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Harassment Keeping Your Name Out of the News (Part 1)

BY LIN GRENSING-POPHAL

With claims of sexual harassment being levied against prominent figures in Hollywood, sports and industry,
community banks are wise to ensure that they’re taking proactive steps to keep harassment out of their workplace, communicating effectively so all understand what harassment entails and how to report infractions, and responding quickly and appropriate to any allegations. What steps should you be taking, proactively, to avoid these claims? input
from HR and legal experts.

The Basics
Christopher W. Smithmyer, is a lawyer and strategic resource development coordinator at Brãv Online Conflict Management, a dispute resolution company. “The #MeToo movement is a result of bad social design for the last hundred or so years,” says Smithmyer.“Companies found it easier to hide instances of sexual abuse—as evidence in the Weinstein case and the Congressional slush fund—rather than deal with the problem. While the media is wringing their hands with the ‘what do we do’ mentality, the solution is quite simple. Have good corporate practices.” Those practices, says Smithmyer, should include:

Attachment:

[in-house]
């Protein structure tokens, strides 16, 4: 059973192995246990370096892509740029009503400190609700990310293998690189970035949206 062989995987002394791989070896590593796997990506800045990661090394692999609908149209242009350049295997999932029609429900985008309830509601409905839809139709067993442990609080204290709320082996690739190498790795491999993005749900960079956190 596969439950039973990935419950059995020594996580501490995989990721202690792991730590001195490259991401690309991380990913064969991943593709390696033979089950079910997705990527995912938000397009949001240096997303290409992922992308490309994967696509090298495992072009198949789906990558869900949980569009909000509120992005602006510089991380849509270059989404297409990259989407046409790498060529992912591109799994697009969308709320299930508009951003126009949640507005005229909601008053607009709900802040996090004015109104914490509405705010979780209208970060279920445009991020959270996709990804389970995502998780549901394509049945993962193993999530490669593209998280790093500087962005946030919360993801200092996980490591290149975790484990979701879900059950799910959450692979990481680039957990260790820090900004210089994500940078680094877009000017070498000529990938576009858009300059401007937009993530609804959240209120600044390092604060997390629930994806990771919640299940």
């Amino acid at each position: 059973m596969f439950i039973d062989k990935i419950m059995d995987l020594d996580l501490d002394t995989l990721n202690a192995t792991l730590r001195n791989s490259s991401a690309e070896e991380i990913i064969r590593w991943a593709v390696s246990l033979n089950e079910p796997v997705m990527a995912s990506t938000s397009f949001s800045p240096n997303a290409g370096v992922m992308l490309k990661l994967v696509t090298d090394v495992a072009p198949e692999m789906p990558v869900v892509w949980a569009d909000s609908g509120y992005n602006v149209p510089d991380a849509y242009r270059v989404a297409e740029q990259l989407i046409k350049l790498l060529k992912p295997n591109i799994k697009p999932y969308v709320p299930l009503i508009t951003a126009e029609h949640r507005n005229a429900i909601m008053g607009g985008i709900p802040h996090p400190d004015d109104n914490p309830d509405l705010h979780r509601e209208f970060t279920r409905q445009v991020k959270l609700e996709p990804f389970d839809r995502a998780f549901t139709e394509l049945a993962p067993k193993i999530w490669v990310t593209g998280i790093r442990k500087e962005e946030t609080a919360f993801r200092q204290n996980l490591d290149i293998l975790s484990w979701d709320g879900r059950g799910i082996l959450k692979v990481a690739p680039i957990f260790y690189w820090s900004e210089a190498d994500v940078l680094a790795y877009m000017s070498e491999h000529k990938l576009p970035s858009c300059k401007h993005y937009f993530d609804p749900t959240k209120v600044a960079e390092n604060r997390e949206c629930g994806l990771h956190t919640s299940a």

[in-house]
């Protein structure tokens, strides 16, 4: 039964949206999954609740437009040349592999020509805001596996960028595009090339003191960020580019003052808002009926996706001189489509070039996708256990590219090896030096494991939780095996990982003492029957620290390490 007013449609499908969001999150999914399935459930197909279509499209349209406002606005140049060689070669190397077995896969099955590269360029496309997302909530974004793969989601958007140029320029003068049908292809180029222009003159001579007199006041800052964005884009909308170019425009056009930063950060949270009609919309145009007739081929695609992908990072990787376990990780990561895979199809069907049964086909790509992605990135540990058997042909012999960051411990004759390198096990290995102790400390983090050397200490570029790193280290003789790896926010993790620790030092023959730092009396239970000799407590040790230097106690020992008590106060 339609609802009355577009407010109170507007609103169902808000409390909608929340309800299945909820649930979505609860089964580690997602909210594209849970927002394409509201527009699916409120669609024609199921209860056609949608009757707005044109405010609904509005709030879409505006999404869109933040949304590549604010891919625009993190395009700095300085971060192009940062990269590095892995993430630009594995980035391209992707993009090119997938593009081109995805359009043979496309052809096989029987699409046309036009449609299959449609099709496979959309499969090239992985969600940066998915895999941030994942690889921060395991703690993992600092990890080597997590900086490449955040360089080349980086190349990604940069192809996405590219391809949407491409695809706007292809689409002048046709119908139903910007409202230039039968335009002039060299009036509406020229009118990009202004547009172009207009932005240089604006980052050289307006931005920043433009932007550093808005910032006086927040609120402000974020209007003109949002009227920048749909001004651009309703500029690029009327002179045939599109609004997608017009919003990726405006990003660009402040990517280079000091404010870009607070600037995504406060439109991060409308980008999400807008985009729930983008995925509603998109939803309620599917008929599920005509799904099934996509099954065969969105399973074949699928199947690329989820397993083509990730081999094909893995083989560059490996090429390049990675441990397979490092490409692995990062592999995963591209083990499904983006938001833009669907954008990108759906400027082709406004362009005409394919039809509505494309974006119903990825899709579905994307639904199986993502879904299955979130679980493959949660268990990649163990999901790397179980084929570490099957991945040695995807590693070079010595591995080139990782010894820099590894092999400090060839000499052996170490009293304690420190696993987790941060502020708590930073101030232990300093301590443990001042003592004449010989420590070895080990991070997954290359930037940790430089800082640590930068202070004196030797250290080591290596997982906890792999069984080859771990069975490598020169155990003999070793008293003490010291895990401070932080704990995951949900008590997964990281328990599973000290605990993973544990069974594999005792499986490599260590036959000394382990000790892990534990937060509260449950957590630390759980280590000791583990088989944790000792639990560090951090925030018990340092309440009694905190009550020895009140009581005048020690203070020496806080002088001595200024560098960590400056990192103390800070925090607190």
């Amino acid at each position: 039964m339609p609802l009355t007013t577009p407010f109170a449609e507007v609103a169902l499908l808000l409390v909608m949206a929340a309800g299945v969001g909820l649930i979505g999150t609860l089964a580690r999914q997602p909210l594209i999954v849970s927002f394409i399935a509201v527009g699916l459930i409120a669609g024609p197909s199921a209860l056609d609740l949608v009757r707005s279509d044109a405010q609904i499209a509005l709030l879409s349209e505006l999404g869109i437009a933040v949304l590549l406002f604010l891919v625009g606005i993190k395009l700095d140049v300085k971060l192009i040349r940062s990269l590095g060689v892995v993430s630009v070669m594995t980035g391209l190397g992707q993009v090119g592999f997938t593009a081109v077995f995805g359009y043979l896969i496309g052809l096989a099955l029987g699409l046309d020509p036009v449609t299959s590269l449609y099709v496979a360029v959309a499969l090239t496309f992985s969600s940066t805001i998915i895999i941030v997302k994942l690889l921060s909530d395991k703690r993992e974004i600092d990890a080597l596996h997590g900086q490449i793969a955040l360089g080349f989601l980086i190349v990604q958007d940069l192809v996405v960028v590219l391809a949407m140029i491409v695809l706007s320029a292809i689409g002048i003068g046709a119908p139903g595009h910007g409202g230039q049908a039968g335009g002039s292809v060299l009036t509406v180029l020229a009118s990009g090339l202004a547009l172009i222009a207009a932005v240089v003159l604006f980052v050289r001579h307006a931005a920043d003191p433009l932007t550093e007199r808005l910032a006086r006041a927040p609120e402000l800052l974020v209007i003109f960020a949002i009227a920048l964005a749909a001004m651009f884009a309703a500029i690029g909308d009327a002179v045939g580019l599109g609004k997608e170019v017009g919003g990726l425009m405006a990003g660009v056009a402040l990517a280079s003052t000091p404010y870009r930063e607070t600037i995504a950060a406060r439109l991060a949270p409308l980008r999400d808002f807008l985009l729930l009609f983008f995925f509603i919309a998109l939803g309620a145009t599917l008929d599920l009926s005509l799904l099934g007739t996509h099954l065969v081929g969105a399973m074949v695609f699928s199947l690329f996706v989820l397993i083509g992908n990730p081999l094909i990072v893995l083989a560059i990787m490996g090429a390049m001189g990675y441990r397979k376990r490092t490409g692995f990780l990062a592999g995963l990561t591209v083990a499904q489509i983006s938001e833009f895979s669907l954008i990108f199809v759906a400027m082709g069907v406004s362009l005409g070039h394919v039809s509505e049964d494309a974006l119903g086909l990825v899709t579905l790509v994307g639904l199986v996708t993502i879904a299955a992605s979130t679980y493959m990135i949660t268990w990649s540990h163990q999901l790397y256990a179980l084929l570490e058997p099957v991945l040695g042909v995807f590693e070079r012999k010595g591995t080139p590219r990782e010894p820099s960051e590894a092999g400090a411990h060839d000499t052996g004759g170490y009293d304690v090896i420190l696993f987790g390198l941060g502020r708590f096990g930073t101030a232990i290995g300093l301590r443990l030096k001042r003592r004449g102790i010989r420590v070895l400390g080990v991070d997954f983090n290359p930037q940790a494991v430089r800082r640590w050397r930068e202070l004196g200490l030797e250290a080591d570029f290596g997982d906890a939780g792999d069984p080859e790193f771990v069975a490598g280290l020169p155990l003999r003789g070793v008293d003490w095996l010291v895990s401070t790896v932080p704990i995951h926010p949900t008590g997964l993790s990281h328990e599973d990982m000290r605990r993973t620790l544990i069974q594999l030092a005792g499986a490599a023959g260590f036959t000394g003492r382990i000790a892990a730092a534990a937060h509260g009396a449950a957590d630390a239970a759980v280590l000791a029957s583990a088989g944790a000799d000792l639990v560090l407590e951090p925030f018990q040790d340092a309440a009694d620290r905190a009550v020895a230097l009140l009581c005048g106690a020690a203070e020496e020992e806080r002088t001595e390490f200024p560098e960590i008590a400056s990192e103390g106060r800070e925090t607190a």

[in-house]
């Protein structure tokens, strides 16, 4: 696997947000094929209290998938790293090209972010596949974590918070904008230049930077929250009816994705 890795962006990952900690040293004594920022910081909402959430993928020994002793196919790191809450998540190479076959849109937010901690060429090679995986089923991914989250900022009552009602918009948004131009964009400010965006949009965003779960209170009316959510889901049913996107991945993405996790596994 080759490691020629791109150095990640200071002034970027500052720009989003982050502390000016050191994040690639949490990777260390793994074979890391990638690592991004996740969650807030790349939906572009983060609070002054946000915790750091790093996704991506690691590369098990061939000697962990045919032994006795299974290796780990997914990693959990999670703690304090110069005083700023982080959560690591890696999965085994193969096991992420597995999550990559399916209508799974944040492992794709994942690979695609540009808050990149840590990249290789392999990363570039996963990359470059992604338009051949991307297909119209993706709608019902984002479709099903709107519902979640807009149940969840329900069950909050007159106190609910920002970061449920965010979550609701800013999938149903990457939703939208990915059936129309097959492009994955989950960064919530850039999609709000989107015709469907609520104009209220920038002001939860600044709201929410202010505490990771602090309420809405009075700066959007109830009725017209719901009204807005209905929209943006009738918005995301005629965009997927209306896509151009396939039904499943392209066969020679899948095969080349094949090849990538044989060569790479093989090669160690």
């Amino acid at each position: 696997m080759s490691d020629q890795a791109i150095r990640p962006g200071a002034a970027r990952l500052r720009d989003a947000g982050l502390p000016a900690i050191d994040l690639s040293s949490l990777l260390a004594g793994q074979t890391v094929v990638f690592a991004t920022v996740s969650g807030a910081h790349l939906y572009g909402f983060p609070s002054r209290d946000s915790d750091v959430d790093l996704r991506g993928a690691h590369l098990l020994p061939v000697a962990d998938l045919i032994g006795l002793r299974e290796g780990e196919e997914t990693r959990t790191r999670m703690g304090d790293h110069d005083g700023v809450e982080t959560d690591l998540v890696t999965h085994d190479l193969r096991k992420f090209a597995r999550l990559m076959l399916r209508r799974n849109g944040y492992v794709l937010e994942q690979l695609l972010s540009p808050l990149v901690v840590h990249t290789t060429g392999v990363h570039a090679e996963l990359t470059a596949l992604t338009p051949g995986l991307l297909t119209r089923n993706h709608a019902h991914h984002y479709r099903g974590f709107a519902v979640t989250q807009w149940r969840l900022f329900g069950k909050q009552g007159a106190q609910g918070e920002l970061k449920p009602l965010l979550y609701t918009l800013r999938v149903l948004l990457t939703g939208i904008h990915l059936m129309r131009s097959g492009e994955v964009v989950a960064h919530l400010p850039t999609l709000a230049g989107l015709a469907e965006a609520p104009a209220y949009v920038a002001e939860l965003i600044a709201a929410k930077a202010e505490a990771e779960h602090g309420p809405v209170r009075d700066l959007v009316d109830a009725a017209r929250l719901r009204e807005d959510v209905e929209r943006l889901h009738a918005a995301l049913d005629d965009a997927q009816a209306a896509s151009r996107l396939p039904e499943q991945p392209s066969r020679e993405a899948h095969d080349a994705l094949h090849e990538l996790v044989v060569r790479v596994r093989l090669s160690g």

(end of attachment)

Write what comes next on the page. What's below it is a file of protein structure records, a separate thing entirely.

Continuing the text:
• Training to defi ne what sexual harassment is within your corporate environment.

• An HR person designated to deal with sexual harassment claims, with backup individuals to serve in this role if one of these people is the accused.

• Dealing with any claims quickly and openly.Without naming the party, Smithmyer says, a statement at a meeting such as “We have had a claim of sexual harassment and this is how we are dealing with it,” can serve to empower others to come forward rather than staying silent.


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